New York, November 1, 1999 — Leftist guerrillas abducted seven journalists whom they had invited to cover alleged atrocities committed by paramilitary forces against local farmers. The seven journalists were intercepted on October 29 by members of the Revolutionary Armed Forces of Colombia (FARC).
This is the second Colombian media kidnapping in less than a week. Reuters photographer Henry Romero currently faces a “trial” by another rebel group, the National Liberation Army (ELN), because he photographed an ELN commander who wished to remain anonymous.
The seven reporters and cameramen kidnapped October 29 had left the oil-refining town of Barrancabermeja by boat at 6:30 a.m. They were heading for southern Bolívar Department, where FARC had invited them to cover the displacement of local farmers by paramilitary forces. Members of FARC’s Unit 24 reportedly intercepted the journalists on the way.
A rebel leader who identified himself as Commander Leonardo called the Bucaramanga daily Vanguardia Liberal, where one of the hostages works, to report the kidnapping. He said the journalists would be released when they reported the “truth” about atrocities committed against local farmers by paramilitary forces.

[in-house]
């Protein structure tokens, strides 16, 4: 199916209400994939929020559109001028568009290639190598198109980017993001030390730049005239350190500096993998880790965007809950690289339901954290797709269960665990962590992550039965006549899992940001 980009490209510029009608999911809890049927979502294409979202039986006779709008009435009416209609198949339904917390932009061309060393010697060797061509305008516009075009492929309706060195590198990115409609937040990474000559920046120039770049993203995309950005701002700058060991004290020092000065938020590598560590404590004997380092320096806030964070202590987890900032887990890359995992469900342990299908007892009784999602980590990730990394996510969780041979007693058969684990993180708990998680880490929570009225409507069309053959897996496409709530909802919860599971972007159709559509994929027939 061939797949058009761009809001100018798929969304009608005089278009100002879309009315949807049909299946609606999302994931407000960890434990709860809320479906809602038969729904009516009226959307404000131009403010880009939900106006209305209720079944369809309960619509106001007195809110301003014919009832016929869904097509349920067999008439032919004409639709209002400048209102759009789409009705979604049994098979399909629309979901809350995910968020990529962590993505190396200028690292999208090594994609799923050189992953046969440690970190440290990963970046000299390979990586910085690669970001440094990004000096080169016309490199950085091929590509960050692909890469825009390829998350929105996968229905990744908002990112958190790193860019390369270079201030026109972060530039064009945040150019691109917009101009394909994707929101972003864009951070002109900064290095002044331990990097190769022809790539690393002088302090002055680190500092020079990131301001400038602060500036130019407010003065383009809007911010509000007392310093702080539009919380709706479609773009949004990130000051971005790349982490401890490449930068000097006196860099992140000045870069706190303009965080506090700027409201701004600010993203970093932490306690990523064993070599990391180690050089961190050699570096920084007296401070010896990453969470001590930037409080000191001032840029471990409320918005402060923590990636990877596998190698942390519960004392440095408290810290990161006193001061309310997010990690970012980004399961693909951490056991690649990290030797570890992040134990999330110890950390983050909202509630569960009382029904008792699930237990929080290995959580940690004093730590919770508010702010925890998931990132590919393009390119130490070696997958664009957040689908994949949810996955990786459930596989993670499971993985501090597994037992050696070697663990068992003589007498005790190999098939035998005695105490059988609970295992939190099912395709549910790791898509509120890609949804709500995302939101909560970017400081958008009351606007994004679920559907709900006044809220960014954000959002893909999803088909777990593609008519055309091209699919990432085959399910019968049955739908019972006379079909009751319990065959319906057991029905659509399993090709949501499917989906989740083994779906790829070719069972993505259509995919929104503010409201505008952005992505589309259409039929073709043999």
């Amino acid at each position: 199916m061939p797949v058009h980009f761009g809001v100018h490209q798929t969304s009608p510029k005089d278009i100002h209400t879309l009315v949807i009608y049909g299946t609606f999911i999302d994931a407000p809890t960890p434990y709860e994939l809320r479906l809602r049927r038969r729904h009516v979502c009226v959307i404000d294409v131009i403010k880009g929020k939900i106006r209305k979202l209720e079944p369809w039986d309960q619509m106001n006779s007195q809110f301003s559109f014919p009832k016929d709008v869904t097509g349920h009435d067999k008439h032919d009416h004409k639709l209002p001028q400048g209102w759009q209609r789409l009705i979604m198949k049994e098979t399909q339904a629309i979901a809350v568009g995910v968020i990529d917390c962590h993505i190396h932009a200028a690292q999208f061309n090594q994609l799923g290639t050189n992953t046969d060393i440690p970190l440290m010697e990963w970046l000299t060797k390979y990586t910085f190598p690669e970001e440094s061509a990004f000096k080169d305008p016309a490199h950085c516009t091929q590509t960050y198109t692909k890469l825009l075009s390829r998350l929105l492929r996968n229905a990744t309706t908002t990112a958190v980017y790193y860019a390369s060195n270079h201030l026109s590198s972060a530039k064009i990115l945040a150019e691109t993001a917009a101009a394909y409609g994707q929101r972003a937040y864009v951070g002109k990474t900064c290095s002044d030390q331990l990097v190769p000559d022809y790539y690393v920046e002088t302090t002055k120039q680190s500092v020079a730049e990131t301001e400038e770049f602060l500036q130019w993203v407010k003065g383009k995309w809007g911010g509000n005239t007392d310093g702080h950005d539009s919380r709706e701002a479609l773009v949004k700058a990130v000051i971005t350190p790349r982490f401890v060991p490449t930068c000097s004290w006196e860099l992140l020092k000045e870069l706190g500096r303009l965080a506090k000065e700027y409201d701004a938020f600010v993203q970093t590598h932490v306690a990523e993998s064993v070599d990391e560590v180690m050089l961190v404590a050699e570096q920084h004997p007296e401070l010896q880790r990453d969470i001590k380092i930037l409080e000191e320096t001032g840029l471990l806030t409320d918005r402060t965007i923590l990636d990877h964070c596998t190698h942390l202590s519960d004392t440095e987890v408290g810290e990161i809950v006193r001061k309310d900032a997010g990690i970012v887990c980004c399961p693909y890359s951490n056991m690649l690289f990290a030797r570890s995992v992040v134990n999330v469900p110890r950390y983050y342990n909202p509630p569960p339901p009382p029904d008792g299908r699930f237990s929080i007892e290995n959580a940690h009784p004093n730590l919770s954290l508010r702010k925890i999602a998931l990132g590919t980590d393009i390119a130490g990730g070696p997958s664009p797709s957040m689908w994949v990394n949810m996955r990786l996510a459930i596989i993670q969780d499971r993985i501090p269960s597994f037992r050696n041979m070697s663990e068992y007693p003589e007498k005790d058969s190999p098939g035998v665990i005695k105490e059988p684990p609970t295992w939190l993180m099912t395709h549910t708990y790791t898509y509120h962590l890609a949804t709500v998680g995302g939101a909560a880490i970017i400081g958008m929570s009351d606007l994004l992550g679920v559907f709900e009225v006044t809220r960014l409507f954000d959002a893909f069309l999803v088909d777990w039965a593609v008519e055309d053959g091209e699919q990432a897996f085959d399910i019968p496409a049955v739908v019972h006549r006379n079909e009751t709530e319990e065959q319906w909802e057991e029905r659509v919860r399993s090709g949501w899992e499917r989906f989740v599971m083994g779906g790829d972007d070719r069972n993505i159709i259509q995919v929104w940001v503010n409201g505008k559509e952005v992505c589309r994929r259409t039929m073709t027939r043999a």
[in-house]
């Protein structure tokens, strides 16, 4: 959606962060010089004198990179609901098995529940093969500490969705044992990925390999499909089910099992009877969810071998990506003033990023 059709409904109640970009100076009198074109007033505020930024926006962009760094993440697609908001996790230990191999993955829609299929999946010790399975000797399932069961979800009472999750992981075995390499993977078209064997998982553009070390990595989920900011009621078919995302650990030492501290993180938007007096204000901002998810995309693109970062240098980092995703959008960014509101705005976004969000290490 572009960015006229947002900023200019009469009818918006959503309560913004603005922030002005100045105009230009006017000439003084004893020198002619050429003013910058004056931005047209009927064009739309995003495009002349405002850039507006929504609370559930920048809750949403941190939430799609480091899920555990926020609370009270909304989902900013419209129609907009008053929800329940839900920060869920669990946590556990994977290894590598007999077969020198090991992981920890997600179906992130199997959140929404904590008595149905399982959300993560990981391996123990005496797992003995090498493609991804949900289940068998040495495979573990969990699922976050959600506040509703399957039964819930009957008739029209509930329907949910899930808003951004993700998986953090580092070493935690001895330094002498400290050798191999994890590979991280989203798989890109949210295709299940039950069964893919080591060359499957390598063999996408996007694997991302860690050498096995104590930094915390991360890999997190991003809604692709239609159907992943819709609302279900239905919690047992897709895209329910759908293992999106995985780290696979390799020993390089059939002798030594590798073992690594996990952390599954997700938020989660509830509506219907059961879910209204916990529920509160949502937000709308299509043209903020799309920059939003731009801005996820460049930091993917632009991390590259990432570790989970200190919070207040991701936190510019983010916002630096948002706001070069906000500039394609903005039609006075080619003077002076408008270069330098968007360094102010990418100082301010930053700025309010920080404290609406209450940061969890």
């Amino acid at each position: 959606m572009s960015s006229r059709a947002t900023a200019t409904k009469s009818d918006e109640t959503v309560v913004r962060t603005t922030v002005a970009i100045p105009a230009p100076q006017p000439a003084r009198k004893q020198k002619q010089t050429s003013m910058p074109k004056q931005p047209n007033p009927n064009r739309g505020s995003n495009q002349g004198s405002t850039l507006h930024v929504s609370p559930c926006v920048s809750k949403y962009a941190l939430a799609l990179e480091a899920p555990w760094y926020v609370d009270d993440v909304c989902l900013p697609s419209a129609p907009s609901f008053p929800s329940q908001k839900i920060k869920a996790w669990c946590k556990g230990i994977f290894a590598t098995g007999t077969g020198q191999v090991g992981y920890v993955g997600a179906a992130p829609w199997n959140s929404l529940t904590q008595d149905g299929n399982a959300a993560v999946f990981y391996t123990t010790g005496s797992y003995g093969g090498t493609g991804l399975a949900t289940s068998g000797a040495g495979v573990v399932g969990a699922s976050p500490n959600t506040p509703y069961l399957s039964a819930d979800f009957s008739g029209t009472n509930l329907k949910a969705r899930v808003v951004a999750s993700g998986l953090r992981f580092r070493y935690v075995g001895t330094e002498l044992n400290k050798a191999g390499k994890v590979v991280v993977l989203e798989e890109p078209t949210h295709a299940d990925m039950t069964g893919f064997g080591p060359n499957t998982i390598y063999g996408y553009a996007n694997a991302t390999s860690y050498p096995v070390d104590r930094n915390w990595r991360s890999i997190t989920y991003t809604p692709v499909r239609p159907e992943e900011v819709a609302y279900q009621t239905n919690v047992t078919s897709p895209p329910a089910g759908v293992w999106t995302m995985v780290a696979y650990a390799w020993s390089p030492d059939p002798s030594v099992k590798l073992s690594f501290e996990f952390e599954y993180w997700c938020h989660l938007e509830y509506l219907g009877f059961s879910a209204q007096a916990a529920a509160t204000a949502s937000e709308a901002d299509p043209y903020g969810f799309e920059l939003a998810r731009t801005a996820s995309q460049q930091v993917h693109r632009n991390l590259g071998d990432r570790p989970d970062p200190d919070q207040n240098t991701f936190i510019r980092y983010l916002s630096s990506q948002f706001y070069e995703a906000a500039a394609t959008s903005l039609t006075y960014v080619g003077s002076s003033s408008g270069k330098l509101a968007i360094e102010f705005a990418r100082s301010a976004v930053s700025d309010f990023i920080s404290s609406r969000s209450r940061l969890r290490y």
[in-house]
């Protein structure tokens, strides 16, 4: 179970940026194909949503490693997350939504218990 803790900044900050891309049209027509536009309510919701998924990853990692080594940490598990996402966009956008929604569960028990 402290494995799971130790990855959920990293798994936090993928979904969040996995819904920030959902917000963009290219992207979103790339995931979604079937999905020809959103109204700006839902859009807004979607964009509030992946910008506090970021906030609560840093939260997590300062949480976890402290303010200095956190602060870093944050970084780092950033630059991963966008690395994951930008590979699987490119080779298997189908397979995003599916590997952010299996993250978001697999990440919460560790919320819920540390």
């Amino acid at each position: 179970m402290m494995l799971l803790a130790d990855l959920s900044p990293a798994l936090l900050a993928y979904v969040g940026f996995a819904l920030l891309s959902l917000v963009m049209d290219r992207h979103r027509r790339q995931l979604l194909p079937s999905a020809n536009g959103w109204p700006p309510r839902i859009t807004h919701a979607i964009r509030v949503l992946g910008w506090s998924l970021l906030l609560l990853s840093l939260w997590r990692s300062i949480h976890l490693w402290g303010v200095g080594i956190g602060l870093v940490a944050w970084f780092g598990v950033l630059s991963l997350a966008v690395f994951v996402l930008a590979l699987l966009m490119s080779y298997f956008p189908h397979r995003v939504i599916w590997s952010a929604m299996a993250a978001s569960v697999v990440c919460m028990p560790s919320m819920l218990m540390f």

The media concerned — Caracol and RCN networks; Noticiero de las 7 and CM& news programs; and Vanguardia Liberal— put out a press release saying, “All the undersigned media have constantly denounced the outrages of both the paramilitary and the guerrillas and will continue to do so, exercising their professional rights and duties. However, it is totally unacceptable that the armed actors should attempt to manipulate journalistic content by any means — much less by violence and kidnapping.”
The kidnapping is especially worrisome because there is reportedly heavy fighting in the region where the journalists were kidnapped.
CPJ condemns the kidnapping of journalists by any party to a civil conflict as a clear violation of international humanitarian law. Article 3 of the 1949 Geneva Conventions, which applies to internal conflicts, prohibits the taking of civilian hostages or the trial and sentencing of anyone “in the absence of a previous judgment pronounced by a regularly constituted court.”
“The FARC and ELN must release all kidnapped journalists unconditionally and respect the press’ right to cover all parties to the Colombian conflict in an impartial and objective manner,” notes Marylene Smeets, coordinator of CPJ’s Americas program. “We are outraged and saddened that Colombian journalists are being held hostage to serve short-term political ends.”